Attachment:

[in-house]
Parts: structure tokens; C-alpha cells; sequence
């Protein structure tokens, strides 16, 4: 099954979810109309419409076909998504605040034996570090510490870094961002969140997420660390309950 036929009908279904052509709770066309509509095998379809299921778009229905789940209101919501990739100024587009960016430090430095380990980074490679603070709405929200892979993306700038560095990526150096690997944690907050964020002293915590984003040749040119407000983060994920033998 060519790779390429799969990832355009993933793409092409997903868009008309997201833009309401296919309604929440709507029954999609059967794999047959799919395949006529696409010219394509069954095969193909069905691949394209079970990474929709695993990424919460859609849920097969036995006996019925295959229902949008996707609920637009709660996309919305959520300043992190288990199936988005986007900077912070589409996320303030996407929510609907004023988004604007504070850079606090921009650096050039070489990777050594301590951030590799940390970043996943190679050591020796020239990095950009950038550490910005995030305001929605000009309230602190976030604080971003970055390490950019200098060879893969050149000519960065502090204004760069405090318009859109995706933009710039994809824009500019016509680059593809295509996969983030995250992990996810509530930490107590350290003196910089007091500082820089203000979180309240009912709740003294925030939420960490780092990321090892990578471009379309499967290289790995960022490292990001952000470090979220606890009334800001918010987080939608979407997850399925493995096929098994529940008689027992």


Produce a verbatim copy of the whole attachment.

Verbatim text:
[in-house]
Parts: structure tokens; C-alpha cells; sequence
């Protein structure tokens, strides 16, 4: 099954979810109309419409076909998504605040034996570090510490870094961002969140997420660390309950 036929009908279904052509709770066309509509095998379809299921778009229905789940209101919501990739100024587009960016430090430095380990980074490679603070709405929200892979993306700038560095990526150096690997944690907050964020002293915590984003040749040119407000983060994920033998 060519790779390429799969990832355009993933793409092409997903868009008309997201833009309401296919309604929440709507029954999609059967794999047959799919395949006529696409010219394509069954095969193909069905691949394209079970990474929709695993990424919460859609849920097969036995006996019925295959229902949008996707609920637009709660996309919305959520300043992190288990199936988005986007900077912070589409996320303030996407929510609907004023988004604007504070850079606090921009650096050039070489990777050594301590951030590799940390970043996943190679050591020796020239990095950009950038550490910005995030305001929605000009309230602190976030604080971003970055390490950019200098060879893969050149000519960065502090204004760069405090318009859109995706933009710039994809824009500019016509680059593809295509996969983030995250992990996810509530930490107590350290003196910089007091500082820089203000979180309240009912709740003294925030939420960490780092990321090892990578471009379309499967290289790995960022490292990001952000470090979220606890009334800001918010987080939608979407997850399925493995096929098994529940008689027992």